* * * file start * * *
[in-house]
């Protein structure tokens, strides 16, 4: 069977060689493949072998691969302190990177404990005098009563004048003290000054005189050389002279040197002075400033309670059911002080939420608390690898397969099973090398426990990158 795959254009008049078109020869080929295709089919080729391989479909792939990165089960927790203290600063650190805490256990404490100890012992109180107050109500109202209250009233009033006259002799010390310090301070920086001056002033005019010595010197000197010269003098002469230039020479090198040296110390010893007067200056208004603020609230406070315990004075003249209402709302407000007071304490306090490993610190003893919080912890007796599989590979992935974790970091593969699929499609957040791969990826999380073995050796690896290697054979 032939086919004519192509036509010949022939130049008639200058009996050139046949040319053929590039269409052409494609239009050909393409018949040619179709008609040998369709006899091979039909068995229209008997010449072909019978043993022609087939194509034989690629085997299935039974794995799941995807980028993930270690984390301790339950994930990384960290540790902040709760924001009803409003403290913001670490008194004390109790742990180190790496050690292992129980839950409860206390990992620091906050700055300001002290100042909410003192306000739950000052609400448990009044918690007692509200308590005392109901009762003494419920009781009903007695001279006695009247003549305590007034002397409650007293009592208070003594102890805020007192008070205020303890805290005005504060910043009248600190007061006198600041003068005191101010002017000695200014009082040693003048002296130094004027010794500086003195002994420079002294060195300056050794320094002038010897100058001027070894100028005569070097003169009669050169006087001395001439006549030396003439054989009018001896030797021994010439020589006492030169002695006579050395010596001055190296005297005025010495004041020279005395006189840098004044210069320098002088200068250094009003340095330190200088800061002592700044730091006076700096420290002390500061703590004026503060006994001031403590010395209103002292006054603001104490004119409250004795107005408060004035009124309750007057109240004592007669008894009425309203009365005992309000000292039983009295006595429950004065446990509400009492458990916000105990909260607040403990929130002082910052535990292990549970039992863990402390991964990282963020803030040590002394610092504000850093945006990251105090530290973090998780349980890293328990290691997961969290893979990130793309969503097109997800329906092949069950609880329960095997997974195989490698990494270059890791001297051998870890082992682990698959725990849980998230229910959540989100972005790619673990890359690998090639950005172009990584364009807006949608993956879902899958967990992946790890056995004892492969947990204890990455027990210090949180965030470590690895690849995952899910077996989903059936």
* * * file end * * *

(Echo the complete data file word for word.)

[in-house]
């Protein structure tokens, strides 16, 4: 069977060689493949072998691969302190990177404990005098009563004048003290000054005189050389002279040197002075400033309670059911002080939420608390690898397969099973090398426990990158 795959254009008049078109020869080929295709089919080729391989479909792939990165089960927790203290600063650190805490256990404490100890012992109180107050109500109202209250009233009033006259002799010390310090301070920086001056002033005019010595010197000197010269003098002469230039020479090198040296110390010893007067200056208004603020609230406070315990004075003249209402709302407000007071304490306090490993610190003893919080912890007796599989590979992935974790970091593969699929499609957040791969990826999380073995050796690896290697054979 032939086919004519192509036509010949022939130049008639200058009996050139046949040319053929590039269409052409494609239009050909393409018949040619179709008609040998369709006899091979039909068995229209008997010449072909019978043993022609087939194509034989690629085997299935039974794995799941995807980028993930270690984390301790339950994930990384960290540790902040709760924001009803409003403290913001670490008194004390109790742990180190790496050690292992129980839950409860206390990992620091906050700055300001002290100042909410003192306000739950000052609400448990009044918690007692509200308590005392109901009762003494419920009781009903007695001279006695009247003549305590007034002397409650007293009592208070003594102890805020007192008070205020303890805290005005504060910043009248600190007061006198600041003068005191101010002017000695200014009082040693003048002296130094004027010794500086003195002994420079002294060195300056050794320094002038010897100058001027070894100028005569070097003169009669050169006087001395001439006549030396003439054989009018001896030797021994010439020589006492030169002695006579050395010596001055190296005297005025010495004041020279005395006189840098004044210069320098002088200068250094009003340095330190200088800061002592700044730091006076700096420290002390500061703590004026503060006994001031403590010395209103002292006054603001104490004119409250004795107005408060004035009124309750007057109240004592007669008894009425309203009365005992309000000292039983009295006595429950004065446990509400009492458990916000105990909260607040403990929130002082910052535990292990549970039992863990402390991964990282963020803030040590002394610092504000850093945006990251105090530290973090998780349980890293328990290691997961969290893979990130793309969503097109997800329906092949069950609880329960095997997974195989490698990494270059890791001297051998870890082992682990698959725990849980998230229910959540989100972005790619673990890359690998090639950005172009990584364009807006949608993956879902899958967990992946790890056995004892492969947990204890990455027990210090949180965030470590690895690849995952899910077996989903059936």